Role-playing becomes focus of Formative History class

Jimmy Miller

A meeting recently took place at Kent State, where figures such as Frederick Douglass and Charles Dickens took to a New York City church to discuss slavery and the Constitution. Yoga pants and snapbacks were not around in the 1800s, but many students at the meeting in the Business Administration Building were in them. At the front of the room, a podium served as a makeshift signpost saying “OUTRAGE.”

Professor Elizabeth Smith-Pryor and her U.S. Formative History class have been participating in a role-playing game that seeks to creatively teach students about what life would have been like in a previous time period. The program, called Reacting to the Past, was first created by historian Mark C. Carnes, according to According to the website, more than 300 colleges have used the program.

“I thought (the program) was very effective,” freshman exploratory major Ian Cameron said. Cameron participated in the game by portraying Charles Dickens. “A lot of people lose appreciation for the past because they don’t think about it.”

Smith-Pryor has taught at Kent State for 12 years but was looking for something different to further “engage” her students.

“It’s been really good. I was a little nervous because I’ve never done (the program) before. Students … seem to be getting into roles. We laugh, and we have fun,” Smith-Pryor said.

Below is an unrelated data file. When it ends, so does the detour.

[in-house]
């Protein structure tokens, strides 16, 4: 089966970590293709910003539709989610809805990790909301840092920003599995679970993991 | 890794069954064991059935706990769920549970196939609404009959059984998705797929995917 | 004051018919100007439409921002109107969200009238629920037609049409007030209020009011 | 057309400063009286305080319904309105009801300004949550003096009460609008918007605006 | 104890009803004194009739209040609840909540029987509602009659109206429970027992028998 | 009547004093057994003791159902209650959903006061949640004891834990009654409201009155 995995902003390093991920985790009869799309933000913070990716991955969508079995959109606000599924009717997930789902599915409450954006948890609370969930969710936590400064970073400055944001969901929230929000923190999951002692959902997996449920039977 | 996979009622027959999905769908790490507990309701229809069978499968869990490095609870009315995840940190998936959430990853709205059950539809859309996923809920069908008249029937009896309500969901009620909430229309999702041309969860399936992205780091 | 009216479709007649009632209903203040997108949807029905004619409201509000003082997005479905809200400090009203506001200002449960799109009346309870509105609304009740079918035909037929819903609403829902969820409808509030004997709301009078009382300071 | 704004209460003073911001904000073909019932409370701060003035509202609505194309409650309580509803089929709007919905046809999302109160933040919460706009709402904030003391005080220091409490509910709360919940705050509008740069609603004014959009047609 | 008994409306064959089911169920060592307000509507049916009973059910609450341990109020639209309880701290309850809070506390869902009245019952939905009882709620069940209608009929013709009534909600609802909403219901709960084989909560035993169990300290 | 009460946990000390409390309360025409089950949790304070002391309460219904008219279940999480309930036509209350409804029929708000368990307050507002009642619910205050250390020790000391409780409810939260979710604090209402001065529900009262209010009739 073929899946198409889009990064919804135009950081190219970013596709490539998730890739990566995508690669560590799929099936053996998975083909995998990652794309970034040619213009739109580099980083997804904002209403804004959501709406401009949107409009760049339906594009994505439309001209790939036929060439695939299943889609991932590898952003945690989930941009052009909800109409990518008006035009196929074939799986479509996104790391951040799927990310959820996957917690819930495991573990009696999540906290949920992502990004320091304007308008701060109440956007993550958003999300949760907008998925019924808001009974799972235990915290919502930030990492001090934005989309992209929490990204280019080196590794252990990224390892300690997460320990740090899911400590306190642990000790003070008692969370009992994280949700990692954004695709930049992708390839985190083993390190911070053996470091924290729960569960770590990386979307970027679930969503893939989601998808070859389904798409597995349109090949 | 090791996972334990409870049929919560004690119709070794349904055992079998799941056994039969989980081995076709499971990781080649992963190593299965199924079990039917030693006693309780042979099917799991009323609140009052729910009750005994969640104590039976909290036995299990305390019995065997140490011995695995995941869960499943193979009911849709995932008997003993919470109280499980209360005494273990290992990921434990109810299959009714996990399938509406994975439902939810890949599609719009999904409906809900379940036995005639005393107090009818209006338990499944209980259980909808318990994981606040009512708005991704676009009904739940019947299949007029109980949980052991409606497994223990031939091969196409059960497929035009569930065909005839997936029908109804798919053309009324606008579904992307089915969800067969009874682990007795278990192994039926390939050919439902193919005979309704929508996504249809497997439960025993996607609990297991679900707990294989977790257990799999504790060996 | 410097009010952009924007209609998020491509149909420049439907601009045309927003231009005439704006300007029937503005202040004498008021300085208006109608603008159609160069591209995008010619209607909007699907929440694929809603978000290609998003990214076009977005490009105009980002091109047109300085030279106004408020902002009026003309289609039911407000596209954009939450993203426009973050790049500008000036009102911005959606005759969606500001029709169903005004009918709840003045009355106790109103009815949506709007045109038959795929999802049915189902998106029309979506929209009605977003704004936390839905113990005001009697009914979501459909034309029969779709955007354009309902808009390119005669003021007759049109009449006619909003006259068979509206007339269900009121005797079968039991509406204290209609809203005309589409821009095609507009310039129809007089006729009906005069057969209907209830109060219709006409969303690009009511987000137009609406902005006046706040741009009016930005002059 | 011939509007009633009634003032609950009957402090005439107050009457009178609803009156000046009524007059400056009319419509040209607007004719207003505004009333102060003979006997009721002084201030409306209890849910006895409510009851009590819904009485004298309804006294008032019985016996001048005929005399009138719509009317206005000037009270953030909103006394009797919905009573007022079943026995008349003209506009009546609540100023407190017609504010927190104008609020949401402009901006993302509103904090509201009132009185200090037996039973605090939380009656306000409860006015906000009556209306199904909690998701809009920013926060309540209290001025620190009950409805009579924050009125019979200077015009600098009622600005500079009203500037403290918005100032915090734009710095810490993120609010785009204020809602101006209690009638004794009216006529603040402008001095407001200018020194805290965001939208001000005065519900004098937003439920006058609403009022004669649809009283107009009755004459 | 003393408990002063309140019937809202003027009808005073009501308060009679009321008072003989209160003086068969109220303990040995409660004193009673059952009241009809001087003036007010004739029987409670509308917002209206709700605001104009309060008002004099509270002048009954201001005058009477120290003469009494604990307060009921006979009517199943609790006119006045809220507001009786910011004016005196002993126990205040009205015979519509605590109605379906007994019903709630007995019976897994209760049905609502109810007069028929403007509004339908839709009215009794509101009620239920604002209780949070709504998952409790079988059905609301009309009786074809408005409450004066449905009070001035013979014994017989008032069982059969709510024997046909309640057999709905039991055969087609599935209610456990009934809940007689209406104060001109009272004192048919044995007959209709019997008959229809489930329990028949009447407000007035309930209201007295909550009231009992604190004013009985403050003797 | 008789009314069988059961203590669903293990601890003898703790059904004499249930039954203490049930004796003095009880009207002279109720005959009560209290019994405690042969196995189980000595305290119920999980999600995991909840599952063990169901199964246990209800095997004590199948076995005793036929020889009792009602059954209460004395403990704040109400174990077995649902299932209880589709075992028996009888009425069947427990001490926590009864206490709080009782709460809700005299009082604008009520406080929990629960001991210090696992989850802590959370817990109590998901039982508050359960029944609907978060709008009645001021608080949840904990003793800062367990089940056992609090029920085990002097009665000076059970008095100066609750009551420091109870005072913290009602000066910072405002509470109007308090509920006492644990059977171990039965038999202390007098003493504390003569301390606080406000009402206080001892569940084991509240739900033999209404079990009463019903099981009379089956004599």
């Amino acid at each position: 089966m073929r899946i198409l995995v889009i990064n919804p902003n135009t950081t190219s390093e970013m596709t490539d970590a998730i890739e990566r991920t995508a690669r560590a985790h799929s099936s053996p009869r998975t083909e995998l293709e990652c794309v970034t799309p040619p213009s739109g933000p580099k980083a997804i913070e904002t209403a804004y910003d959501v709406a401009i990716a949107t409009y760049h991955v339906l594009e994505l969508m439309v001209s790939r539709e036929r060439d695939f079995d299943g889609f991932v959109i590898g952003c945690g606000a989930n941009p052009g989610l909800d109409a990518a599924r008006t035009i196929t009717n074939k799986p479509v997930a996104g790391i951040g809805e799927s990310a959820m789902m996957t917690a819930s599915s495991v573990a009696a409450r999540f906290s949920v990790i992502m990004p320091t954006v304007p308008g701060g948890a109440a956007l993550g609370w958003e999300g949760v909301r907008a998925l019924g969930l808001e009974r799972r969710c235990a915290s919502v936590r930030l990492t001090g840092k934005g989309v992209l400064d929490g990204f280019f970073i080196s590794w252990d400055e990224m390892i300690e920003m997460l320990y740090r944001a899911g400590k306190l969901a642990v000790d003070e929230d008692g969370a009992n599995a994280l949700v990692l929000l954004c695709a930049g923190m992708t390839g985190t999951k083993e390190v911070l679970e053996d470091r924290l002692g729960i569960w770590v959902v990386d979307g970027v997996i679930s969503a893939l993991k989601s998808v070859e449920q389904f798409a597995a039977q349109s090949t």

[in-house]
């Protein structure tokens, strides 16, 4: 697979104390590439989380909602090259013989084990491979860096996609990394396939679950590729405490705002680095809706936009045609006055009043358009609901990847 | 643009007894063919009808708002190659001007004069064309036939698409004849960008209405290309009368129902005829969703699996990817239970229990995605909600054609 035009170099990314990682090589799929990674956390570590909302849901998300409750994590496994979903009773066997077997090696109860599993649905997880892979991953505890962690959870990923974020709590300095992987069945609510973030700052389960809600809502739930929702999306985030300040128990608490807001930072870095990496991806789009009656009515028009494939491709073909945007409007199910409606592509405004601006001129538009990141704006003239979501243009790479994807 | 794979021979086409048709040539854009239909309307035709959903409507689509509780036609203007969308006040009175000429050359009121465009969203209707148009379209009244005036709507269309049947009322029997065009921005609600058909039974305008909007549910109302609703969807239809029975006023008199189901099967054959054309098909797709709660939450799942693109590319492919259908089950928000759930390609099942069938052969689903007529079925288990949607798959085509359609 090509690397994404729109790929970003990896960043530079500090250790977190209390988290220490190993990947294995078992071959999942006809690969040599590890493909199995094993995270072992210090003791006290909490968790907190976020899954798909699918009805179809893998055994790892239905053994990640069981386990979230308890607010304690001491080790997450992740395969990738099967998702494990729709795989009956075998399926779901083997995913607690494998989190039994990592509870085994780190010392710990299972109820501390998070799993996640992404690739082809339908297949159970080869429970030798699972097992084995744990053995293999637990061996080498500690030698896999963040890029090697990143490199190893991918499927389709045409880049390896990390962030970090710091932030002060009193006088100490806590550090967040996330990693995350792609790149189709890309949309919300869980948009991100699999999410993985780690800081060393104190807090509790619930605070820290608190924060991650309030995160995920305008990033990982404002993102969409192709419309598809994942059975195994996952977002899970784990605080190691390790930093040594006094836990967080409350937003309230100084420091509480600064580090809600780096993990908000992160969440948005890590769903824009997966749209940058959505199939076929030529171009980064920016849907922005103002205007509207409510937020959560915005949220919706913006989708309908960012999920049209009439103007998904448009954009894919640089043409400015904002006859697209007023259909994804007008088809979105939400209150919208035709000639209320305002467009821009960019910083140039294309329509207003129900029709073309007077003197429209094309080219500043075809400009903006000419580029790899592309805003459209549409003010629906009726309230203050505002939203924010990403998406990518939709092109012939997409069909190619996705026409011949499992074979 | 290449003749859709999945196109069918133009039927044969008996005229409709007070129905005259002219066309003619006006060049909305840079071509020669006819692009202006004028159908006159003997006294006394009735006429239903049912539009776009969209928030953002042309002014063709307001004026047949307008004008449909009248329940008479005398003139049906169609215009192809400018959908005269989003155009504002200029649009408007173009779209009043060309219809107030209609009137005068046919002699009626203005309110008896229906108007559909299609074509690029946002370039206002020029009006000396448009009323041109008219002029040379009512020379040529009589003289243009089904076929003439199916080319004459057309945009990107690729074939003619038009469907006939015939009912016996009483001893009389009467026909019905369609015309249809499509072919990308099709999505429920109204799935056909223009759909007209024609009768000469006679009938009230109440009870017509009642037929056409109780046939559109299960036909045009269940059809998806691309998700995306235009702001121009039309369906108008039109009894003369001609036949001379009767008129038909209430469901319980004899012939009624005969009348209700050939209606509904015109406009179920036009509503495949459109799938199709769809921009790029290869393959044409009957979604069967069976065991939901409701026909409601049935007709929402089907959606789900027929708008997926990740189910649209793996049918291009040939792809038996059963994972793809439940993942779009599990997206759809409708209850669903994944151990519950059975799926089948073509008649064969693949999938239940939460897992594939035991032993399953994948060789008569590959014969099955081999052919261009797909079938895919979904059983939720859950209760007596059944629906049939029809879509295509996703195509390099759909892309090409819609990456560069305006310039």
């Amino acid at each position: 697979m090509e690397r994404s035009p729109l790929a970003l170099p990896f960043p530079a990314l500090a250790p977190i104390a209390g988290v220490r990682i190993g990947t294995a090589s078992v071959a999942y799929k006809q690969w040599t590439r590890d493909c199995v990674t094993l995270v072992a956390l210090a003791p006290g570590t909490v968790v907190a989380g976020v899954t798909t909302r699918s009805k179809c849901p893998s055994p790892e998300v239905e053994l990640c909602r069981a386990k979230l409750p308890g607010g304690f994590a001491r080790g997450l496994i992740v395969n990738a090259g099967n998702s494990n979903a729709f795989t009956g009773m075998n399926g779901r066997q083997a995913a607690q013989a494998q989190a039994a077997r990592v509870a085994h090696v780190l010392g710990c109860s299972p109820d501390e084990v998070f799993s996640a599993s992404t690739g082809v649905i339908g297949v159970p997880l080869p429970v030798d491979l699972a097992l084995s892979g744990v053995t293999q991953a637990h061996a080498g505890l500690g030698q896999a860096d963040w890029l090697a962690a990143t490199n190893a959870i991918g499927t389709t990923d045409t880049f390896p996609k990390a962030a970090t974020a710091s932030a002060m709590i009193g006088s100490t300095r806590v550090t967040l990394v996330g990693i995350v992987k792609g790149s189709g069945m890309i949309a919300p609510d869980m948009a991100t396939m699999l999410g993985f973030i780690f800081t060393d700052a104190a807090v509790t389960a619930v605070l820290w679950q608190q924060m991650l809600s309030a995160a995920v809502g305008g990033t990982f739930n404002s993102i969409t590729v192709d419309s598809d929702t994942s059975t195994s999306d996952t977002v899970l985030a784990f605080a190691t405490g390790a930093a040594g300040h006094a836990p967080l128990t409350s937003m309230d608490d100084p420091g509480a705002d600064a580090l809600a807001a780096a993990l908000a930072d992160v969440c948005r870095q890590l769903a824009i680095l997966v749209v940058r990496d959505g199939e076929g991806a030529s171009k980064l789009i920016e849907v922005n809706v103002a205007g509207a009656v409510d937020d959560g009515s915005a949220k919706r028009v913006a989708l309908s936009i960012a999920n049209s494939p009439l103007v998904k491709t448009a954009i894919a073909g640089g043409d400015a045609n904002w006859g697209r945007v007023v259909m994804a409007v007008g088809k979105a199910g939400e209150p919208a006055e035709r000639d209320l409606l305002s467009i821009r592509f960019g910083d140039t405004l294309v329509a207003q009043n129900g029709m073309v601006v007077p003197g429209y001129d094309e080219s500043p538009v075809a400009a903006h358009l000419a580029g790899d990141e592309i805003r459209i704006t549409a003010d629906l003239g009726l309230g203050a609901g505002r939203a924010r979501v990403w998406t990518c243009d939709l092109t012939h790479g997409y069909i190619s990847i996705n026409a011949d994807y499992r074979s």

The first week of the program was a mock forum hosted by Dickens to discuss the literary quality of Douglass. The next event was a banquet hosted by wealthy New Yorkers, and finally, the program concluded with a big church in New York City to debate whether or not slavery is protected by the Constitution.

“It’s graded on different components,” Smith-Pryor said. “There is no script. The game gives you broad outlines. As part of the game, students write papers from the perspective of characters. The second component is class participation, where you are required to give speeches.”

The roles are either real characters from history or personas created to replicate people from the selected time period, perhaps using a fabricated name. Each student was assigned a role, Cameron said.

Smith-Pryor had this program in mind before the semester began and integrated it into her syllabus. The professor said the success she had with the program has led her to believe she will be using it again next fall.

“I want to use something more modern,” Smith-Pryor said about finding other materials. “You must engage with materials from the past.”

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